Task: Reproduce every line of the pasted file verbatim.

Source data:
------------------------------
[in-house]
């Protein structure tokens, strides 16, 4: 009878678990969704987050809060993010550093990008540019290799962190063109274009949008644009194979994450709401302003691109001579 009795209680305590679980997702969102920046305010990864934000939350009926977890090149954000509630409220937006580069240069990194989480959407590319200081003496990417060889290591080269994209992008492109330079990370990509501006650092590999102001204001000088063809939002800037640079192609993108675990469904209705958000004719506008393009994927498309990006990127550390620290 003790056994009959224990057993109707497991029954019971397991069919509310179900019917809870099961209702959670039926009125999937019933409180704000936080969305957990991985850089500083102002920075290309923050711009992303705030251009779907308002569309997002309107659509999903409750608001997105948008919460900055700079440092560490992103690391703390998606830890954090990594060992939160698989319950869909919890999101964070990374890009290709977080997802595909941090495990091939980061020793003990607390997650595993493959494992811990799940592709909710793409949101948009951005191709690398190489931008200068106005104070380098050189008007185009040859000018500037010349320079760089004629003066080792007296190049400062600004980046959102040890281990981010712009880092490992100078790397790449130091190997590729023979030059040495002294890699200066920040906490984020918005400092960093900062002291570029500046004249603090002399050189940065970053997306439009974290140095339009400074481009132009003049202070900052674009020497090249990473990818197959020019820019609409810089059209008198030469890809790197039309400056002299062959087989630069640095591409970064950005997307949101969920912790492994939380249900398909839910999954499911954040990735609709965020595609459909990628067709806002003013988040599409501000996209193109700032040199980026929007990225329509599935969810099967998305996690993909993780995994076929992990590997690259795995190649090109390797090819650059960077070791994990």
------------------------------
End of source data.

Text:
[in-house]
């Protein structure tokens, strides 16, 4: 009878678990969704987050809060993010550093990008540019290799962190063109274009949008644009194979994450709401302003691109001579 009795209680305590679980997702969102920046305010990864934000939350009926977890090149954000509630409220937006580069240069990194989480959407590319200081003496990417060889290591080269994209992008492109330079990370990509501006650092590999102001204001000088063809939002800037640079192609993108675990469904209705958000004719506008393009994927498309990006990127550390620290 003790056994009959224990057993109707497991029954019971397991069919509310179900019917809870099961209702959670039926009125999937019933409180704000936080969305957990991985850089500083102002920075290309923050711009992303705030251009779907308002569309997002309107659509999903409750608001997105948008919460900055700079440092560490992103690391703390998606830890954090990594060992939160698989319950869909919890999101964070990374890009290709977080997802595909941090495990091939980061020793003990607390997650595993493959494992811990799940592709909710793409949101948009951005191709690398190489931008200068106005104070380098050189008007185009040859000018500037010349320079760089004629003066080792007296190049400062600004980046959102040890281990981010712009880092490992100078790397790449130091190997590729023979030059040495002294890699200066920040906490984020918005400092960093900062002291570029500046004249603090002399050189940065970053997306439009974290140095339009400074481009132009003049202070900052674009020497090249990473990818197959020019820019609409810089059209008198030469890809790197039309400056002299062959087989630069640095591409970064950005997307949101969920912790492994939380249900398909839910999954499911954040990735609709965020595609459909990628067709806002003013988040599409501000996209193109700032040199980026929007990225329509599935969810099967998305996690993909993780995994076929992990590997690259795995190649090109390797090819650059960077070791994990």